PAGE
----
Bar diagram (C) in Fig. 2 presents the rate 1/t100 of POP-induced disaggregation of HeLa Cx43 spheroids in compared with the rates in controls (after incubation of spheroids with non-irradiated psoralen or with 1% of ethanol). The fluence of UVA-irradiation of psoralen solution was equal to 136 kJ/m2. It is seen that the rate of POP-induced disaggregation is about 5 times higher than the rates in controls.
Fig. 3 presents the fluence dependences of the rates (1/t50) of PUVA-induced processes of disaggregation (curve 1) and trypan positive cell formation (curve 3) in HeLa Cx43 spheroids. Control curve 2 describes UVA-induced disaggregation of spheroids. It is seen that at low UVA-fluences the rate of PUVA-induced disaggregation is essentially higher than the rate of PUVA-induced trypan positive cell formation. With the increase in the fluences, this difference became less, and in the fluence equal to about 80 kJ/m2 they were close.
The dependence of photosensitisation coefficient on the UVA-fluence is presented in Fig. 3 (B). It is seen that this coefficient has the highest values at low UVA-fluences (5-10 kJ/m2) and significantly decreases with an increase in UVA-fluence.
Fig. 3. (A) Fluence dependences of the rates (1/t50) of PUVA-induced (1) or UVA-induced (2) cell disaggregation and PUVA-induced trypan positive cell formation (3) in HeLa Cx43 spheroids. (B) Fluence dependence of photosensitization coefficient Spheroids twice washed in Dulbecco’s medium were incubated with psoralen (10-4 M, 1% of ethanol), then UVA-irradiated (365 nm, 25 W/m2) with various fluences and incubated at 37oC (1, 3). In control (2), spheroids were preincubated with only 1% of ethanol (without psoralen) before UVA-irradiation. A rate of disaggregation was estimated as the inverse time of disaggregation of 50 % of spheroids. A rate of trypan positive cell formation was estimated as the inverse time of the appearance of 50 % of trypan positive cells in spheroids or in cell suspension after their complete disaggregation. Photosensitization coefficient (ks) was calculated as described in Materials and Methods section.
Obtained results evidence that both PUVA and POP-treatments induce disaggregation of HeLa Cx43 spheroids with the highest value of photosensitization coefficient at low fluences. One can suggest that PUVA-induced disaggregation, at least partially, may occur through the formation of psoralen photooxidation products.
This research work was made possible by the Grant No RUS-114-96 from BMBF (Germany) and partlially by the Grant No 98-04-49054 from Russian Foundation for Basic Research (Russia).
We thank Mrs. I. Schaedlich (Institute of Medical Physics and Biophysics of Leipzig University) for assistance in preparing HeLa Cx43 spheroids.
 D. Averbeck, Recent advances in psoralen phototoxicity mechanism, Photochem. Photobiol. 50 (1989) 859-882.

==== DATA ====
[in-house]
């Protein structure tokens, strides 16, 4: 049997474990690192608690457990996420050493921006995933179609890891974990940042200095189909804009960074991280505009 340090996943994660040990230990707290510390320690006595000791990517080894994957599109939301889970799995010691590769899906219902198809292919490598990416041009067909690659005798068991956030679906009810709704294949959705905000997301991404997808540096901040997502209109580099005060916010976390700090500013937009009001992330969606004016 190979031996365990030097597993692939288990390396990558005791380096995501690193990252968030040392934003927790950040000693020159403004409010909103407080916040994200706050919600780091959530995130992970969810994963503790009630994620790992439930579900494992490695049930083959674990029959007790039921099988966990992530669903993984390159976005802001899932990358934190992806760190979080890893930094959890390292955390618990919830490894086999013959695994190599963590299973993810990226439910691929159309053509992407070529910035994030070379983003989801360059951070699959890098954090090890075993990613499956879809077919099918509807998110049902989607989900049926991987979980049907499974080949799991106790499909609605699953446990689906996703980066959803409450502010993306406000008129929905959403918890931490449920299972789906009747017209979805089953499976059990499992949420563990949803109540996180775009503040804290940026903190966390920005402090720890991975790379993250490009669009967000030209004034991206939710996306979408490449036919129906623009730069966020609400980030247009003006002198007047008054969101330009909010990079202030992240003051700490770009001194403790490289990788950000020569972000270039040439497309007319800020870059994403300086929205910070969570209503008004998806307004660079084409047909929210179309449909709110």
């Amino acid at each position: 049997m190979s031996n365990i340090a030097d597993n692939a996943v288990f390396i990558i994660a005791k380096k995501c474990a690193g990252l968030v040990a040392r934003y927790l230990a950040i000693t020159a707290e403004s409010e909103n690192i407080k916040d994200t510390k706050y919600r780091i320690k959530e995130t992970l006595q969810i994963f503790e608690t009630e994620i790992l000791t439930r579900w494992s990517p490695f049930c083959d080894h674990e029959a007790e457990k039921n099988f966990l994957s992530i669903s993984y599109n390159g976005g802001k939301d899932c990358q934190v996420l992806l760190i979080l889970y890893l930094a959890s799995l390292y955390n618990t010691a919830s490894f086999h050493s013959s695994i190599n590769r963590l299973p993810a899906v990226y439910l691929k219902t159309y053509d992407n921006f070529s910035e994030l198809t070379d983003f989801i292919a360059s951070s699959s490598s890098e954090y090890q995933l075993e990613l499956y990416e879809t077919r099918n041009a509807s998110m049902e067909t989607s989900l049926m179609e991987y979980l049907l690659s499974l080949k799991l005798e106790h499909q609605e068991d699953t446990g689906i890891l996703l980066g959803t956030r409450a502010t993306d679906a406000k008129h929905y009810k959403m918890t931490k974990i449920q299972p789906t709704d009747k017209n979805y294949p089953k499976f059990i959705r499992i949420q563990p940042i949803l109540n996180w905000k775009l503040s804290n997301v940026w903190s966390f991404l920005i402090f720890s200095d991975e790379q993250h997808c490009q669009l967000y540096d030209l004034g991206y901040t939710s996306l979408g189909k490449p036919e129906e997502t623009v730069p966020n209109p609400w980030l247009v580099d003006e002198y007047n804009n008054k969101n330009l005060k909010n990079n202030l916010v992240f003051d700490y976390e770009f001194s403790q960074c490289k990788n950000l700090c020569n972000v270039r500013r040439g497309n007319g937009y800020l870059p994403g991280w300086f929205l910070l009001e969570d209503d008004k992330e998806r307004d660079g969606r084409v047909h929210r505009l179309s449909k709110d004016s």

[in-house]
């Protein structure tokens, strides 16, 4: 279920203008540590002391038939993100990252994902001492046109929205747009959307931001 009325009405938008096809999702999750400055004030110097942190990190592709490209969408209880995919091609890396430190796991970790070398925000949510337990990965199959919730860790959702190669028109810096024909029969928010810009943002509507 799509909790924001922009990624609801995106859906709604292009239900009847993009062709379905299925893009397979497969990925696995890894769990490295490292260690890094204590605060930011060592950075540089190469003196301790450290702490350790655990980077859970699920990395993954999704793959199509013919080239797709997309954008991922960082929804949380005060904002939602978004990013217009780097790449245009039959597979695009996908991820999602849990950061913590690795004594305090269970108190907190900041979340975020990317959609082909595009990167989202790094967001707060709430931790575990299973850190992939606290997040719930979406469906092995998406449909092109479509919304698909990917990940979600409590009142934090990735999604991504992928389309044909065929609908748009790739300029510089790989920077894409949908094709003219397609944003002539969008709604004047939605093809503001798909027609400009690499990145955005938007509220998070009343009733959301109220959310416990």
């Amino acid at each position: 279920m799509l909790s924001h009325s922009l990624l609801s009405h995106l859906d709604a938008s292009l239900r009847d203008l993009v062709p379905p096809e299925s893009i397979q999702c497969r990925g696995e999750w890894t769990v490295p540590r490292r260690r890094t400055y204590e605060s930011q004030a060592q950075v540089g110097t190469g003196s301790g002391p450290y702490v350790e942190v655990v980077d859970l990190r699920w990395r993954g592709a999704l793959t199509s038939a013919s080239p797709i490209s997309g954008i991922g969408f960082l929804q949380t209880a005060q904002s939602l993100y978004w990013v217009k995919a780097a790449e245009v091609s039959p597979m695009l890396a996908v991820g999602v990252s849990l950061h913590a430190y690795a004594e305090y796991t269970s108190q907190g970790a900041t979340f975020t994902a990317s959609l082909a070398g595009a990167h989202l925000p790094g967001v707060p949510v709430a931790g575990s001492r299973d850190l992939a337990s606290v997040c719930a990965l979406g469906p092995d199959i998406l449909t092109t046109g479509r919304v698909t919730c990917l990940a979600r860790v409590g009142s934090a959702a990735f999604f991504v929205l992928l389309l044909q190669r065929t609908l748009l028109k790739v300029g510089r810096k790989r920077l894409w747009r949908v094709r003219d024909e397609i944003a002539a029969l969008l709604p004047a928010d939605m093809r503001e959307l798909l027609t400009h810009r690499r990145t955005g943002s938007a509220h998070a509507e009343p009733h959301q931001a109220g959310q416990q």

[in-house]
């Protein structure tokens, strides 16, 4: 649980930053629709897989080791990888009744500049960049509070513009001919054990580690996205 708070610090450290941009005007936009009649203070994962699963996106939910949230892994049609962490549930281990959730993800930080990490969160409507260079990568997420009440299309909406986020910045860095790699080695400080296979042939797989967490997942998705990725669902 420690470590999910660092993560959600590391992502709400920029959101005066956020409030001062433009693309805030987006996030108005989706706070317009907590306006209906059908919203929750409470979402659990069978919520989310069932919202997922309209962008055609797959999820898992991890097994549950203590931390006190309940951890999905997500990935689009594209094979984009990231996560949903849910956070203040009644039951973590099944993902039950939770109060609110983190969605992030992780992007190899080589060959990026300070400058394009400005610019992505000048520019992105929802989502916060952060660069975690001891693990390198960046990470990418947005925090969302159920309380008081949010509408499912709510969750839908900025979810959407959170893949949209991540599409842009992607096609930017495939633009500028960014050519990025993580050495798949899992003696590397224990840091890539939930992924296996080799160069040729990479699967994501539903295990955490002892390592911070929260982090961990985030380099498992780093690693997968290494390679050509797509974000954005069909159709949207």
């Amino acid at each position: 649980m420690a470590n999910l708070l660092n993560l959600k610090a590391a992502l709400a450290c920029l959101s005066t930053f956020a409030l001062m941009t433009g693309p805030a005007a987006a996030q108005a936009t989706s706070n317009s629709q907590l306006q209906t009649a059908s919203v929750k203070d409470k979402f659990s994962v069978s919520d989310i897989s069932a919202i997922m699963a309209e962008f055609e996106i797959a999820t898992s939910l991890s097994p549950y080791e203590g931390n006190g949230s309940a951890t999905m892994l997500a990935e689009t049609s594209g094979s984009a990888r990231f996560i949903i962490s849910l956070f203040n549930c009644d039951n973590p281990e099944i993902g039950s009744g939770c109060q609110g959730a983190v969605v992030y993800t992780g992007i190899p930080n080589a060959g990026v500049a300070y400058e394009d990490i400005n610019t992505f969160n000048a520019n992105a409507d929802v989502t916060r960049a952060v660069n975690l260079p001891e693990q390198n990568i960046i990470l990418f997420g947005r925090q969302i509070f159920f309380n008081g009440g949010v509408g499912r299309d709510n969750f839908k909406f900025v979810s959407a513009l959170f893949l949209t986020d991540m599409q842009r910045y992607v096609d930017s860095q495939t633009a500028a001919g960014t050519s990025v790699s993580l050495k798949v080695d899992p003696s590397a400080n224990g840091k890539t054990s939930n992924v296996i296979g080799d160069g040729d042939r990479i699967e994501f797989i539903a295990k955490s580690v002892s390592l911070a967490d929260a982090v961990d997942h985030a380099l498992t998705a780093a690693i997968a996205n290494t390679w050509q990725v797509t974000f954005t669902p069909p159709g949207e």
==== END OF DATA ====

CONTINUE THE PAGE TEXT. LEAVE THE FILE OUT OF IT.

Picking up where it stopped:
R.L. Edelson, Photopheresis: recent and future
aspects, J. Photochem.
 A.Ya. Potapenko, Mechanisms of photodynamic effects of furocoumarins. J. Photochem. Photobiol. B: Biol. 9 (1991) 1-33.
 K. Yoshikawa, N. Mori, S. Sakakibara, N. Mizuno, P.-S. Song, Photo-conjugation of 8-methoxypsoralen with proteins, Photochem. Photobiol. 29 (1979) 1127-1133.
 R. Ali, S.C. Agarwala, In vitro and in vivo effect of normal and irradiated psoralen on glucose oxidation on brain and liver, Enzyme 18 (1974) 321-326.
 A.A Kyagova, L.G. Korkina, T.V. Snigireva, E.P. Lysenko, S.K. Tomashaeva, A.Ya. Potapenko, Psoralen-photosensitized damage of rat peritoneal exudate cells, Photochem. Photobiol. 53 (1991) 633-637.
 W. Adam, H. Hauer, T. Mosandl, C.R. Saha-Möller, W. Wanger, D. Wild, Furocoumarin-, naphtofuran- and furoquinoline-annulated 1,2-dioxetanes: synthesis, thermolysis and mutagenicity, Liebigs Ann. Chem. (1990) 1227-1236.
 W. Adam, T. Mosandl, D. Ramaiah, C.R. Saha-Möller, Furocoumarin dioxetans and hydroperoxides as novel photobiological DNA-damaging agents, Quimica Nova 16 (1993) 316-320.
 N. Mizuno, K. Esaki, J. Sakakibara, N. Murakami, S. Nagai, Structural elucidation of the 8-methoxypsoralen oxidized product that inhibits the chemotactic activity of polymorphonuclear neutrophils toward anaphylatoxin C5a, Photochem. Photobiol. 54 (1991) 697-701.
 A.Ya. Potapenko, A.A. Kyagova, L.N. Bezdetnaya, E.P. Lysenko, I.Yu. Che] rnyakhovskaya, V.A. Bekhalo, E.V. Nagurskaya, V.G. Nesterenko, N.G. Korotky, S.N. Akhtyamov, T.M. Lanshchikova (Saparova), Immunologic and therapeutic efficacy of photooxidized psoralen in vivo. Photochem. Photobiol. 57 Suppl. (1993) 29.
 A.Ya. Potapenko, A.A. Kyagova, L.N. Bezdetnaya, E.P. Lysenko, I.Yu. Chernyakhovskaya, V.A. Bekhalo, E.V. Nagurskaya, V.A. Nesterenko, N.G. Korotky, S.N. Akhtyamov, T.M. Lanshcikova, Products of psoralen photooxidation possess immunomodulative and antileukemic effects, Photochem. Photobiol. 60 (1994) 171-174.
 A.Ya. Potapenko, Yu.S. Butov, E.S. Levinzon, E.S. Andina, N.A. Yurikova, M.B. Neklukova, I.S. Mamedov, E.P. Lysenko, L.N. Bezdetnaya, A.A. Kyagova, Photooxidative reactions of psoralens and their role in the therapy of dermatoses, Vestnik Rossijskoj Akademii Meditsinskikh Nauk 2 (1999) 32-38 (in Russian).
 A.Ya. Potapenko, L.N. Bezdetnaya, E.P. Lysenko, V.L. Sukhorukov, A.N. Remisov, Yu.A.Vladimirov, Mechanisms of furocoumarin-sensitized damage to biological membranes. Studia Biophys.114 (1986) 159-170.
 D.F. Huelser, Intercellular communication in three-dimensional culture, in:R.B.Bjerkvig (Ed.), Spheroid culture in cancer research, CRC Press, Boca Raton Ann Arbor London, 1992, pp.172-193.
 J.C. Cook, H.F.Bloom, Dose relationship and oxygen dependence in ultraviolet and photodynamic hemolysis. J. Cell Comp. Physiol. 53, No 1 (1959) 41-60.